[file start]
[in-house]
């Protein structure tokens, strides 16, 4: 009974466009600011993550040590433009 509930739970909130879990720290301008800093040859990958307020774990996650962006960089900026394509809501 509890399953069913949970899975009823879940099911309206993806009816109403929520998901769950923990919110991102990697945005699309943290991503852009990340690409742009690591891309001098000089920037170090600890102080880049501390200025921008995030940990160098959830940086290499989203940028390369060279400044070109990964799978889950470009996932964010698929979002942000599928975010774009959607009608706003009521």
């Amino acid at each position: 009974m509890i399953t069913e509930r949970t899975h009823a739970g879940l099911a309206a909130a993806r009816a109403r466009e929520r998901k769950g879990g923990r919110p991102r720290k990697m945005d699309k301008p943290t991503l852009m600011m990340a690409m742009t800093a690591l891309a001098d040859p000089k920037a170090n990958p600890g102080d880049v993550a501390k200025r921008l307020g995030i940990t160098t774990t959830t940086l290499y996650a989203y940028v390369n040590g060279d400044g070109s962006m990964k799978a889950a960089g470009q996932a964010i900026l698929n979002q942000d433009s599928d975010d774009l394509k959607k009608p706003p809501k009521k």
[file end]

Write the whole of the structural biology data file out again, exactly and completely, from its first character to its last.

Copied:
[in-house]
């Protein structure tokens, strides 16, 4: 009974466009600011993550040590433009 509930739970909130879990720290301008800093040859990958307020774990996650962006960089900026394509809501 509890399953069913949970899975009823879940099911309206993806009816109403929520998901769950923990919110991102990697945005699309943290991503852009990340690409742009690591891309001098000089920037170090600890102080880049501390200025921008995030940990160098959830940086290499989203940028390369060279400044070109990964799978889950470009996932964010698929979002942000599928975010774009959607009608706003009521």
């Amino acid at each position: 009974m509890i399953t069913e509930r949970t899975h009823a739970g879940l099911a309206a909130a993806r009816a109403r466009e929520r998901k769950g879990g923990r919110p991102r720290k990697m945005d699309k301008p943290t991503l852009m600011m990340a690409m742009t800093a690591l891309a001098d040859p000089k920037a170090n990958p600890g102080d880049v993550a501390k200025r921008l307020g995030i940990t160098t774990t959830t940086l290499y996650a989203y940028v390369n040590g060279d400044g070109s962006m990964k799978a889950a960089g470009q996932a964010i900026l698929n979002q942000d433009s599928d975010d774009l394509k959607k009608p706003p809501k009521k």